Patterns of mantle flow are most directly inferred from observations of seismic anisotropy, which is mainly caused by the crystallographic preferred orientation (CPO) of olivine, the most abundant mineral in the upper mantle. CPO is generated by high temperature ductile deformation, which often yields predictable relationships between the elastic or seismic properties of a material and the kinematics of flow. Over the last 15 years there has been a wealth of new data describing the how olivine CPO forms and evolves as a function of deformation conditions and strain magnitude. In this review, we explore the relationships between deformation, the evolution of CPO, and the development of seismic anisotropy, from the perspective of experimental rock mechanics. We first review the experimental basis for the study of olivine CPO evolution from the formative studies in the early nineteen sixties through recent advances. We then review some emerging complications to the study of CPO evolution, such as the long-lived transient CPOs that arise from changes in deformation kinematics, mechanisms, and conditions. Finally we discuss the origins of seismic anisotropy and the challenges of interpreting seismic anisotropy in terms of mantle flow.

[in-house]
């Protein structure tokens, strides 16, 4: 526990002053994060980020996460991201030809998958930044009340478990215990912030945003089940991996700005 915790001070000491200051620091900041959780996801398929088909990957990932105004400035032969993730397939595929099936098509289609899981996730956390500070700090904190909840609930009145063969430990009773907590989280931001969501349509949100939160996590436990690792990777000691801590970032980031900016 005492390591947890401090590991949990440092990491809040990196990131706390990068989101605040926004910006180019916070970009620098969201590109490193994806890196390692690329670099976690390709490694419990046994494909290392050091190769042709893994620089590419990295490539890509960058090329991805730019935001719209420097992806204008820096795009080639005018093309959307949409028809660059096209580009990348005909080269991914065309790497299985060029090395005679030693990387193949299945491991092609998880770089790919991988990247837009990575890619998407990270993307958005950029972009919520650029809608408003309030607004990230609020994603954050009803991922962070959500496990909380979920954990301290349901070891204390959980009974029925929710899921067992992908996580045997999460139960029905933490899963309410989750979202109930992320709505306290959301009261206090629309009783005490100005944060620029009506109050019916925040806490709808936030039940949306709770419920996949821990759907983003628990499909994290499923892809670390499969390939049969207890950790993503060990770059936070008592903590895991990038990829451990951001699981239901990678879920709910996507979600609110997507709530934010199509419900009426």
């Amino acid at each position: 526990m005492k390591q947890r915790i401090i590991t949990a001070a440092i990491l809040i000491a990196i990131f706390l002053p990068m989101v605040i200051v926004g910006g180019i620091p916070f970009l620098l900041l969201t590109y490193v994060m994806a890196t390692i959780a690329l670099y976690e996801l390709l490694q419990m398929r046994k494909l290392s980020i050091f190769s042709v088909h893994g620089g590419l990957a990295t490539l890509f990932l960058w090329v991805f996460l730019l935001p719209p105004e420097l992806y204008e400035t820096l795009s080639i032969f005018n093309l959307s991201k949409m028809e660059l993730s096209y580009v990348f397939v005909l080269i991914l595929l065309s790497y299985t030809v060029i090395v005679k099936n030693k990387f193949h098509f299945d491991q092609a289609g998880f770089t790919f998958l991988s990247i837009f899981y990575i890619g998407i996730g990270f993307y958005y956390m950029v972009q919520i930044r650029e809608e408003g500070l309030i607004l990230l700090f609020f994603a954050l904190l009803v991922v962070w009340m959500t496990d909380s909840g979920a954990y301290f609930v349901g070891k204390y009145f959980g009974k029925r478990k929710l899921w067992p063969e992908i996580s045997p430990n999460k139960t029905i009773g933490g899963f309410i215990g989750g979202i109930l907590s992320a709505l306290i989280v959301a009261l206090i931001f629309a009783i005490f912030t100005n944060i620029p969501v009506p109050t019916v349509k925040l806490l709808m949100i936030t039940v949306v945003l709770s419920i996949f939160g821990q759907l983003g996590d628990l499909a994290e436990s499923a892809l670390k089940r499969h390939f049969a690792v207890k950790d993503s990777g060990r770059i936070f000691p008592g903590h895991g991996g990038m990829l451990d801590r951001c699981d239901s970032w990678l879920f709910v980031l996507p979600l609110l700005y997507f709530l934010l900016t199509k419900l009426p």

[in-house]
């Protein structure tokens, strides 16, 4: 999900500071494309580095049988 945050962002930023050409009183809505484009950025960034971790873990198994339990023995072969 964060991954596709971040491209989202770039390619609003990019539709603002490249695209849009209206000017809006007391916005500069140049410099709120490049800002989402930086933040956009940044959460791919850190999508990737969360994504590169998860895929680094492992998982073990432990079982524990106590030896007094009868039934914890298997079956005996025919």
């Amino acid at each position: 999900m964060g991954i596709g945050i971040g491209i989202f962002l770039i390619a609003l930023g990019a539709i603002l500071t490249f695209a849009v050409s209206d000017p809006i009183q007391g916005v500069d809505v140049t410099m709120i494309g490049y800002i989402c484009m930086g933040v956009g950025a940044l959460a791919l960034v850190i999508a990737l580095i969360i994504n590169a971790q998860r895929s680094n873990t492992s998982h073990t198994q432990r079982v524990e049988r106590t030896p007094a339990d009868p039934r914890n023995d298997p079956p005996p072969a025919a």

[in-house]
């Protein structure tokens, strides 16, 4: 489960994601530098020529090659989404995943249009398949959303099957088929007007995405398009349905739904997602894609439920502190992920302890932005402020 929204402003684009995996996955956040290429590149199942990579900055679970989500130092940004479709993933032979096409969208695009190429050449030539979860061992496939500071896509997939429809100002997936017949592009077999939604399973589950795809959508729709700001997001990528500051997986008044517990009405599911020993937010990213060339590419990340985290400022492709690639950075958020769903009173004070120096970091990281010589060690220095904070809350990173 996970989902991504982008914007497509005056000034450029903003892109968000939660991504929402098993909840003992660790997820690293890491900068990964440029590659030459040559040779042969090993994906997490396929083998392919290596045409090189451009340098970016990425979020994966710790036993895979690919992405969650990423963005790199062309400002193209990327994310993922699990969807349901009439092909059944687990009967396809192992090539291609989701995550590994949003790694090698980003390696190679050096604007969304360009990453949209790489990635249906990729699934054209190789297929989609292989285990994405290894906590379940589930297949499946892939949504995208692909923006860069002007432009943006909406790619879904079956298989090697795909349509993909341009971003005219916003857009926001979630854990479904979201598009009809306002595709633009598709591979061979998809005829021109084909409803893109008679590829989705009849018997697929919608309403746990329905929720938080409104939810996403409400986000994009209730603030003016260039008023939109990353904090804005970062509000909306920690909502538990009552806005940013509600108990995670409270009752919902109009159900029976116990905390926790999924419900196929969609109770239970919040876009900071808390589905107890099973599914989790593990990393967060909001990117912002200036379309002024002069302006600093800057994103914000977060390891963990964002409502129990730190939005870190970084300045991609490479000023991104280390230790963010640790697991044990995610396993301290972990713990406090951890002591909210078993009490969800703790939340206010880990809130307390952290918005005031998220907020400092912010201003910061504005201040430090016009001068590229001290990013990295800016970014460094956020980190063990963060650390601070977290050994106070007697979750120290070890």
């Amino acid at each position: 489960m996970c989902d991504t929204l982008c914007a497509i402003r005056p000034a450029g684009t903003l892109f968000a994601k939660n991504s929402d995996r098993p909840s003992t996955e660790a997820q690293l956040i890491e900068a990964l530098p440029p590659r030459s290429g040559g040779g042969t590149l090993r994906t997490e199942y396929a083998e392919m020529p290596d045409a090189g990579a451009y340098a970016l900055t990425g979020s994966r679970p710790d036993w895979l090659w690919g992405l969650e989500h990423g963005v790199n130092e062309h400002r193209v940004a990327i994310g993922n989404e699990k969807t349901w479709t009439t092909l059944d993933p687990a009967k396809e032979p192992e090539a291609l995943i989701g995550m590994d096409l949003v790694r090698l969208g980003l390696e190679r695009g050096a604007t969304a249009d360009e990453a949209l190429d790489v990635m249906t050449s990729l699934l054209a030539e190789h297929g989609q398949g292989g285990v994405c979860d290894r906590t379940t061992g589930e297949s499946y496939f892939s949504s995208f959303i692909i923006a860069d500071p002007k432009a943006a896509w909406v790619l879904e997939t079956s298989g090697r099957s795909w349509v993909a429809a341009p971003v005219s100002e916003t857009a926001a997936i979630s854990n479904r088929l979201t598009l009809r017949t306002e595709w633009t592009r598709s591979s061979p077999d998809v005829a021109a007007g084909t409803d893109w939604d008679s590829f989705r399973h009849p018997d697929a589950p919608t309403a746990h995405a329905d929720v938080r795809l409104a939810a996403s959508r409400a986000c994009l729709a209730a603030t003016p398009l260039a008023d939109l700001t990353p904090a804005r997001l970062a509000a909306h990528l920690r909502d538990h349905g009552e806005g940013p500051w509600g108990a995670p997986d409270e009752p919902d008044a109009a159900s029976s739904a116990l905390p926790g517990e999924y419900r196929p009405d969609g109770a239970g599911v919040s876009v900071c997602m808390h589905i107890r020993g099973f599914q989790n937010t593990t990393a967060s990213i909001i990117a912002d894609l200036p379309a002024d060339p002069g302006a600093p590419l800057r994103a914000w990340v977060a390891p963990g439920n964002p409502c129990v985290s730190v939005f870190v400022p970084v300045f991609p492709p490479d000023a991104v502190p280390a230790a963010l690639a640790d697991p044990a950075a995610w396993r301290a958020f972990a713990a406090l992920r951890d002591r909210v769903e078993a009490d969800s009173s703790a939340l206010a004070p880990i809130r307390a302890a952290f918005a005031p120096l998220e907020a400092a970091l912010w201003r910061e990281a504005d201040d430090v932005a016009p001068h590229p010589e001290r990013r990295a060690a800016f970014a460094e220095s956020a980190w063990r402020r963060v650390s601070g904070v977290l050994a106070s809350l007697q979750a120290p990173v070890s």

Bibliographical noteFunding Information:
The research is supported by NSF EAR-1141795 (to PS) and award 123/718 from the John Fell Oxford University Press Fund (to LH). The authors gratefully acknowledge constructive input from Thorsten Becker and an anonymous reviewer, and thank the editors of Tectonophysics for extending the invitation to write this review.
- Mantle convection
- Seismic anisotropy